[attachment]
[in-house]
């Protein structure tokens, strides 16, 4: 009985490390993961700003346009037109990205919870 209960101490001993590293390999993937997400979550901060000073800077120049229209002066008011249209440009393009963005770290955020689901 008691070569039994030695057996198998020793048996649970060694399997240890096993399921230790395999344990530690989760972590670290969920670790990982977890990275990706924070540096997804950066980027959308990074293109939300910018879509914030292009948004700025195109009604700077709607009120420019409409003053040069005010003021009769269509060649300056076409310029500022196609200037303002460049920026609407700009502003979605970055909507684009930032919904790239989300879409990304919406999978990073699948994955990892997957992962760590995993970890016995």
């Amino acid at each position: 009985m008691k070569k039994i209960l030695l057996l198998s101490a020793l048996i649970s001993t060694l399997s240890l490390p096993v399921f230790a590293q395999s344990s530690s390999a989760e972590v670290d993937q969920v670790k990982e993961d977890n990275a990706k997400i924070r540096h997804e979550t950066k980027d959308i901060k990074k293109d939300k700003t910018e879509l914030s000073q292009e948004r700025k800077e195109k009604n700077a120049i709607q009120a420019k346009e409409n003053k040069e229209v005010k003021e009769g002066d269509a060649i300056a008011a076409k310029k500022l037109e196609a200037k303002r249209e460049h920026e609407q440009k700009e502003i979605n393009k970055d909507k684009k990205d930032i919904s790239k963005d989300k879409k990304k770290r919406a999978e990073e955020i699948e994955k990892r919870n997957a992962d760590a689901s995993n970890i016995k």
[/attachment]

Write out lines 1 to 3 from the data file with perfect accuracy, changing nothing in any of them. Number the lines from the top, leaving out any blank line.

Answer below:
[in-house]
């Protein structure tokens, strides 16, 4: 009985490390993961700003346009037109990205919870 209960101490001993590293390999993937997400979550901060000073800077120049229209002066008011249209440009393009963005770290955020689901 008691070569039994030695057996198998020793048996649970060694399997240890096993399921230790395999344990530690989760972590670290969920670790990982977890990275990706924070540096997804950066980027959308990074293109939300910018879509914030292009948004700025195109009604700077709607009120420019409409003053040069005010003021009769269509060649300056076409310029500022196609200037303002460049920026609407700009502003979605970055909507684009930032919904790239989300879409990304919406999978990073699948994955990892997957992962760590995993970890016995």
């Amino acid at each position: 009985m008691k070569k039994i209960l030695l057996l198998s101490a020793l048996i649970s001993t060694l399997s240890l490390p096993v399921f230790a590293q395999s344990s530690s390999a989760e972590v670290d993937q969920v670790k990982e993961d977890n990275a990706k997400i924070r540096h997804e979550t950066k980027d959308i901060k990074k293109d939300k700003t910018e879509l914030s000073q292009e948004r700025k800077e195109k009604n700077a120049i709607q009120a420019k346009e409409n003053k040069e229209v005010k003021e009769g002066d269509a060649i300056a008011a076409k310029k500022l037109e196609a200037k303002r249209e460049h920026e609407q440009k700009e502003i979605n393009k970055d909507k684009k990205d930032i919904s790239k963005d989300k879409k990304k770290r919406a999978e990073e955020i699948e994955k990892r919870n997957a992962d760590a689901s995993n970890i016995k």